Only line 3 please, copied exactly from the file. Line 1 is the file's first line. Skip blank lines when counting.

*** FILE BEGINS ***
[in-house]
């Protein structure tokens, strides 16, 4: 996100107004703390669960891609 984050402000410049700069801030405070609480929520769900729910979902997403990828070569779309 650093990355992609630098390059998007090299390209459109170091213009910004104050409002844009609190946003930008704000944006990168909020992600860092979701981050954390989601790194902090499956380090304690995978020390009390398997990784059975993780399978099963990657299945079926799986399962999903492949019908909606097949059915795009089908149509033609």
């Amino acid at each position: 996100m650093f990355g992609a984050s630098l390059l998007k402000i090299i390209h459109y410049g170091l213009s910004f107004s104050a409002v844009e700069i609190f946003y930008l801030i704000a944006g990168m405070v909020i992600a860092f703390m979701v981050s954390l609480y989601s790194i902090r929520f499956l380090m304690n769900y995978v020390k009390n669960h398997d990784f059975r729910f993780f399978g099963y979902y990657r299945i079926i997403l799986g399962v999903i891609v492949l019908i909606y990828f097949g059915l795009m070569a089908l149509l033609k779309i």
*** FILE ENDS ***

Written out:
């Amino acid at each position: 996100m650093f990355g992609a984050s630098l390059l998007k402000i090299i390209h459109y410049g170091l213009s910004f107004s104050a409002v844009e700069i609190f946003y930008l801030i704000a944006g990168m405070v909020i992600a860092f703390m979701v981050s954390l609480y989601s790194i902090r929520f499956l380090m304690n769900y995978v020390k009390n669960h398997d990784f059975r729910f993780f399978g099963y979902y990657r299945i079926i997403l799986g399962v999903i891609v492949l019908i909606y990828f097949g059915l795009m070569a089908l149509l033609k779309i």